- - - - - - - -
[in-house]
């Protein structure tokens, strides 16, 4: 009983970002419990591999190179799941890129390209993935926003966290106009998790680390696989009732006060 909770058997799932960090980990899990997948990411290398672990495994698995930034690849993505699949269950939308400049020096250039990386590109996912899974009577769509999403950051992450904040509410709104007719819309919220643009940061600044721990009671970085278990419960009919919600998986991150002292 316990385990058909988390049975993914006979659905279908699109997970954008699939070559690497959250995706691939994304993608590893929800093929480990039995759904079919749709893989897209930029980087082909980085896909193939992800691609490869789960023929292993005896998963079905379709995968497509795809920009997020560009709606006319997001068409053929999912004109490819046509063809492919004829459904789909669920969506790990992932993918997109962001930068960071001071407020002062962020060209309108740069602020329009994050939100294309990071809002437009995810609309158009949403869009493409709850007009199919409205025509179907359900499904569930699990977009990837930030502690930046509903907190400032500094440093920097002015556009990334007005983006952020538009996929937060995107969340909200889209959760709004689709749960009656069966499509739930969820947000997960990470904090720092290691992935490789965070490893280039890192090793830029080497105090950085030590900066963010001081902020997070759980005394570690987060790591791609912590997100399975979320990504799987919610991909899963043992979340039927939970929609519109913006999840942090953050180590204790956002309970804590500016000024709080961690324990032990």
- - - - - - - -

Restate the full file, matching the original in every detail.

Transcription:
[in-house]
């Protein structure tokens, strides 16, 4: 009983970002419990591999190179799941890129390209993935926003966290106009998790680390696989009732006060 909770058997799932960090980990899990997948990411290398672990495994698995930034690849993505699949269950939308400049020096250039990386590109996912899974009577769509999403950051992450904040509410709104007719819309919220643009940061600044721990009671970085278990419960009919919600998986991150002292 316990385990058909988390049975993914006979659905279908699109997970954008699939070559690497959250995706691939994304993608590893929800093929480990039995759904079919749709893989897209930029980087082909980085896909193939992800691609490869789960023929292993005896998963079905379709995968497509795809920009997020560009709606006319997001068409053929999912004109490819046509063809492919004829459904789909669920969506790990992932993918997109962001930068960071001071407020002062962020060209309108740069602020329009994050939100294309990071809002437009995810609309158009949403869009493409709850007009199919409205025509179907359900499904569930699990977009990837930030502690930046509903907190400032500094440093920097002015556009990334007005983006952020538009996929937060995107969340909200889209959760709004689709749960009656069966499509739930969820947000997960990470904090720092290691992935490789965070490893280039890192090793830029080497105090950085030590900066963010001081902020997070759980005394570690987060790591791609912590997100399975979320990504799987919610991909899963043992979340039927939970929609519109913006999840942090953050180590204790956002309970804590500016000024709080961690324990032990």